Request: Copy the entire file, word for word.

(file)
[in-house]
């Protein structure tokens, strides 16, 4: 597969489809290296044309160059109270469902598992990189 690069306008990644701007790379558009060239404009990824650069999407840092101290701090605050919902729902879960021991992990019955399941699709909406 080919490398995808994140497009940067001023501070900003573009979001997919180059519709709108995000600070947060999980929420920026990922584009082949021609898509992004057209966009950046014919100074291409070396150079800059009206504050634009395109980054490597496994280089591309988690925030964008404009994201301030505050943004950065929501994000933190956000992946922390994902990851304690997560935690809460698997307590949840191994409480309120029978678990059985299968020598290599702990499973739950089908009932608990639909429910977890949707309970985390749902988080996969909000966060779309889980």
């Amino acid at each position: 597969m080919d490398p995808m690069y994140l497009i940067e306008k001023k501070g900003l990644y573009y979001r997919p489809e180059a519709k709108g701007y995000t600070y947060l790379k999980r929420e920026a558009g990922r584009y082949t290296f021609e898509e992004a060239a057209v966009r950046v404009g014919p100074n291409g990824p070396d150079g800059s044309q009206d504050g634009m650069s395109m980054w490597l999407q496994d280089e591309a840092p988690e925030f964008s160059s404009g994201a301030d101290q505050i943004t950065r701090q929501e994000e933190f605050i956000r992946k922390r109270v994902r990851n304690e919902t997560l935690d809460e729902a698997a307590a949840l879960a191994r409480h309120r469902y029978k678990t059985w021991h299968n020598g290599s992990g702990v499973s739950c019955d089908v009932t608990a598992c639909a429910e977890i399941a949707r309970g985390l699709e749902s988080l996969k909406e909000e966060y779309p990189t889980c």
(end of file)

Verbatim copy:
[in-house]
């Protein structure tokens, strides 16, 4: 597969489809290296044309160059109270469902598992990189 690069306008990644701007790379558009060239404009990824650069999407840092101290701090605050919902729902879960021991992990019955399941699709909406 080919490398995808994140497009940067001023501070900003573009979001997919180059519709709108995000600070947060999980929420920026990922584009082949021609898509992004057209966009950046014919100074291409070396150079800059009206504050634009395109980054490597496994280089591309988690925030964008404009994201301030505050943004950065929501994000933190956000992946922390994902990851304690997560935690809460698997307590949840191994409480309120029978678990059985299968020598290599702990499973739950089908009932608990639909429910977890949707309970985390749902988080996969909000966060779309889980």
């Amino acid at each position: 597969m080919d490398p995808m690069y994140l497009i940067e306008k001023k501070g900003l990644y573009y979001r997919p489809e180059a519709k709108g701007y995000t600070y947060l790379k999980r929420e920026a558009g990922r584009y082949t290296f021609e898509e992004a060239a057209v966009r950046v404009g014919p100074n291409g990824p070396d150079g800059s044309q009206d504050g634009m650069s395109m980054w490597l999407q496994d280089e591309a840092p988690e925030f964008s160059s404009g994201a301030d101290q505050i943004t950065r701090q929501e994000e933190f605050i956000r992946k922390r109270v994902r990851n304690e919902t997560l935690d809460e729902a698997a307590a949840l879960a191994r409480h309120r469902y029978k678990t059985w021991h299968n020598g290599s992990g702990v499973s739950c019955d089908v009932t608990a598992c639909a429910e977890i399941a949707r309970g985390l699709e749902s988080l996969k909406e909000e966060y779309p990189t889980c």